By Juan RenÈ, now 20 and both a former sponsored child and CFCA scholar in Honduras.
Since I was a child, I always told myself I would never forget CFCA.
It was directly involved in my development for 10 years, supporting me with education, clothing and nutrition to give my world faith and hope, transforming my mind into something useful to my family and society.
In my childhood I lived in Colonia la Trinidad, one of the poorest neighborhoods of Tegucigalpa along the banks of the Choluteca River.
After five months, a hurricane left my family and me on the streets, sweeping away what my mother had constructed as a single mother.
With my brothers, Edwin, 4, and Moises, 5 months, in 1998 we moved to a shelter closer to where my mother was working when the hurricane hit our community.
Months later, a volunteer at the CFCA project in Suyapa, Fanny, arrived at our home and determined I was eligible for sponsorship.
During 1999-2002, we lived in Trebol. I finished primary school full of enthusiasm, knowing I could count on my sponsor’s assistance.
Her faithful support provided me with new shoes and a school uniform every year, food, Christmas celebrations and other benefits that only CFCA could provide for me in spite of living in a place without love, with much violence and above all, in extreme poverty.
Upon leaving school well-trained with excellent grades, I started at a community technical school, always maintaining my relationship with my sponsor.
I turned in my letters regularly and kept my grades up.
During this time I was a leader in the community, helping volunteer with the New Yearís lectures on the projectís anniversary and at Christmas.
I helped with caring for sponsored aging and special-needs children, since my brother suffered from hydrocephalus (a buildup of fluid inside the skull, causing brain swelling).
The years 2006-2007 were one of the toughest, but also most important, stages of my life.
I began my bachelor of science in education. In this year, I became part of the CFCA Scholar Program.
A CFCA social worker sent me to the CFCA office to do my community service.
The project also taught us to make an expense budget to track our educational expenses, and this helped us be more responsible.
At the end of 2007, my mother received a diagnosis of advanced stage of cervical cancer.
She was very worried that she would not be able to help her three children: me, 17; Edwin, 13; and Moises, 9. Holy God! What to do!
The mothers of sponsored children at the project helped my mother fix food, wash my brothersí clothes and generally make my mother happy.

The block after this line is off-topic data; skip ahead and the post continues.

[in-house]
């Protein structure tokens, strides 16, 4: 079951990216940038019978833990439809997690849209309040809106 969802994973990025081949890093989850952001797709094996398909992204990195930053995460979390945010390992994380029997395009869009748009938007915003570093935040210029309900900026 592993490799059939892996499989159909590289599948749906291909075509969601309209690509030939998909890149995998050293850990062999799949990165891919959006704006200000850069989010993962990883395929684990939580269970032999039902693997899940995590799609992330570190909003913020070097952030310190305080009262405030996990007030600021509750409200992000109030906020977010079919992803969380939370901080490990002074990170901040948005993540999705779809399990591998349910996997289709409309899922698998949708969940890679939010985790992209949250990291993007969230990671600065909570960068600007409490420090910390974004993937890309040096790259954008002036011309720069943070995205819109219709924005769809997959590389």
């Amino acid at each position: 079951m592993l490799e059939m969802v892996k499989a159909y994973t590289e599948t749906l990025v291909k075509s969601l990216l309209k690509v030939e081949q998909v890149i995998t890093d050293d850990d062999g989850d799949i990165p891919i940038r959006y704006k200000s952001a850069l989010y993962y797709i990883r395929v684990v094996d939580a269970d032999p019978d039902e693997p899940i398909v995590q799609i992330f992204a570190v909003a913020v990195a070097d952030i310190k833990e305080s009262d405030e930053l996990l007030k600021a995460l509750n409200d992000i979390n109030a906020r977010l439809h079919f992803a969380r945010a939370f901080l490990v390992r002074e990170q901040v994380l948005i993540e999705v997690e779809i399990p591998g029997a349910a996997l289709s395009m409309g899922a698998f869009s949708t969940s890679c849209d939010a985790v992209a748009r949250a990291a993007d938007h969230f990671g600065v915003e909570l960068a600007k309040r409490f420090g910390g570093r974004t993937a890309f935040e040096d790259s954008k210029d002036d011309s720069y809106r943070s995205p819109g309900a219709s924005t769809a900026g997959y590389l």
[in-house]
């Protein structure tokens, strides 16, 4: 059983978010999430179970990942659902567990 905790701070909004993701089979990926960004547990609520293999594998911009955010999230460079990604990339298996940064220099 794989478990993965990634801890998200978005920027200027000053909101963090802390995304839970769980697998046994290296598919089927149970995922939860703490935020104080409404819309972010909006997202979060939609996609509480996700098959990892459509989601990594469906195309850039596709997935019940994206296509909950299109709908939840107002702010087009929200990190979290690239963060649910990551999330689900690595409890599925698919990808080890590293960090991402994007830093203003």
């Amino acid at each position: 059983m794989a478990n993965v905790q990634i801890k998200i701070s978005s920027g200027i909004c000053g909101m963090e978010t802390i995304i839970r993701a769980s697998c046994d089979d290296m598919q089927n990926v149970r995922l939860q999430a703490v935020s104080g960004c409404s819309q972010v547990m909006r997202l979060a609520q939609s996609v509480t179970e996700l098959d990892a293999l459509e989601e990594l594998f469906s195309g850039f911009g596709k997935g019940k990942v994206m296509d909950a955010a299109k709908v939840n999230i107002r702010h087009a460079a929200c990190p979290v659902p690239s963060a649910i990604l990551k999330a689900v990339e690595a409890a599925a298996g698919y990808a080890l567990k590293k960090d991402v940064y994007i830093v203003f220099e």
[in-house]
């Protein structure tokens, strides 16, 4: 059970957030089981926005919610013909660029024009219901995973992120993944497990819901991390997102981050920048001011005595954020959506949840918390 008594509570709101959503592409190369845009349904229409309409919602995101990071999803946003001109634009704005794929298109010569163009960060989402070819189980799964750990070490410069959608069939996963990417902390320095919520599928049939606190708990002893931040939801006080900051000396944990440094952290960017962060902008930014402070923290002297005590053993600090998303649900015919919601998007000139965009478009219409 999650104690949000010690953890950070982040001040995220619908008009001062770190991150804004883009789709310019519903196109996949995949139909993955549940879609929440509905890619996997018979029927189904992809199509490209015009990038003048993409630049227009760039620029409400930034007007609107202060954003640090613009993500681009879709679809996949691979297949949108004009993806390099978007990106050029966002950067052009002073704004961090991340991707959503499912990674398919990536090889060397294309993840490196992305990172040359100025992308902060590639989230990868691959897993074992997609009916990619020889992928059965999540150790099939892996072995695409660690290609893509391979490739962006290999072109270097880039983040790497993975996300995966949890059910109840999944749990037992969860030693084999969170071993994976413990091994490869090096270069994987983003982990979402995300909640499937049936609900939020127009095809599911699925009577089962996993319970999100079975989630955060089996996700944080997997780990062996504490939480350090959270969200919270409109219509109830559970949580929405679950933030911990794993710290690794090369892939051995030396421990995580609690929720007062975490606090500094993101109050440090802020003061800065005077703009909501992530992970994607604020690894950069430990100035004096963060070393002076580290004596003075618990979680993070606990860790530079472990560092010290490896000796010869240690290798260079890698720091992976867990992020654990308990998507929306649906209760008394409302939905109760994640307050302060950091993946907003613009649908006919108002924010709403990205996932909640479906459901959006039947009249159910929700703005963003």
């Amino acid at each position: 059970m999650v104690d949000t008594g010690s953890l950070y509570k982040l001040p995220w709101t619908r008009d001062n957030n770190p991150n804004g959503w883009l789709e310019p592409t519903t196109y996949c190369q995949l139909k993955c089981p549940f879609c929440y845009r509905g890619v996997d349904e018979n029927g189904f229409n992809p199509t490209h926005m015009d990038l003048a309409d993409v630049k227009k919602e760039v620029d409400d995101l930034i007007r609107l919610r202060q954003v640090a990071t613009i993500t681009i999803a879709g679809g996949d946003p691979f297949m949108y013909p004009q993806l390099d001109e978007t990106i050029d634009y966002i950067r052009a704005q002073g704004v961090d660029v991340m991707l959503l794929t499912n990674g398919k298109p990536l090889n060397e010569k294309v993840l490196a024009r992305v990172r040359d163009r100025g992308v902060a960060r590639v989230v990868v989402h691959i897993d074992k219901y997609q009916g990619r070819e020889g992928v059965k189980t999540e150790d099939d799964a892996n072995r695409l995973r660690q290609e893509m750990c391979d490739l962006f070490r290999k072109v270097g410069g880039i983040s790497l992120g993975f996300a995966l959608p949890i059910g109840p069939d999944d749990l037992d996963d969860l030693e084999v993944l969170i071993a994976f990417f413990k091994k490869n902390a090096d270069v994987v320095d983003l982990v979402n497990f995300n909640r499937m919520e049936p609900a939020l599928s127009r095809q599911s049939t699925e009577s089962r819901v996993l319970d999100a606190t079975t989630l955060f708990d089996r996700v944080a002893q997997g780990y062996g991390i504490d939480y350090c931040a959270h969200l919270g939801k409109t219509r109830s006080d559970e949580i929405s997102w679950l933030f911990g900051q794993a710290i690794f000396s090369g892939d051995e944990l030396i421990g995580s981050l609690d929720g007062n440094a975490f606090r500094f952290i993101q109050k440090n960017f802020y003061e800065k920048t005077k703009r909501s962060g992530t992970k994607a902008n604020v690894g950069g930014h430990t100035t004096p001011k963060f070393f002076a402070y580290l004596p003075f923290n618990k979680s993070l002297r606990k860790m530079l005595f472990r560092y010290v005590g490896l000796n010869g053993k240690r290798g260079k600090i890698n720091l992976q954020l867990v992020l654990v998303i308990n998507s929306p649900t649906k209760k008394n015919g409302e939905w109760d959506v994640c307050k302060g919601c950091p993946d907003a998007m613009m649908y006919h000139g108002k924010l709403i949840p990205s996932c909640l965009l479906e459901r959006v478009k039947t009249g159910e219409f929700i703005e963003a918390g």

I finished my year of education, and my mother continued her chemotherapy and radiation treatments.
In 2008, a year of challenges, I started at the National University of Agriculture and Livestock in Catacamas after graduating.
I finished two trimesters in Olancho, but my dream was to attend the agricultural school at the Universidad Panamericana El Zamorano.
One day, I decided to call and ask for an admission test and did everything I could to obtain a scholarship to this prestigious university, where one year of tuition costs $15,000!
This was a challenge. For a time, I told myself I shouldnít go and walk away from the state university scholarship.
October came, the month when I had to confirm my admission to whichever university I would be attending.
The government did not give me a scholarship for Zamorano because I already had one to the public university.
My motherís cancer was advancing, and I didnít know what to do. Meanwhile, I taught classes at night to earn some income.
In 2009 I was accepted at Zamorano with a scholarship.
It was due to the art of questioning and persistence that the Zamorano scholarship department called me three times and told me:
1. Hello. Who is this kid we want to have here at Zamorano?
2. Juan, if I told you that you were coming to Zamorano, what would you do?
3. Juan RenÈ, the best agricultural university in Latin America is waiting for you.
My mother died a few days after I started at the university in 2009. I am now on the verge of becoming an engineer in agricultural administration.
I am very happy to have been directly part of CFCA. The day is not far when I will return something as someone who is prepared in society.
My dream is to support a child in the sponsorship program so I can offer the same opportunity one day that someone gave to me.
Editor’s note: Read more about Juan RenÈ’s story on our website!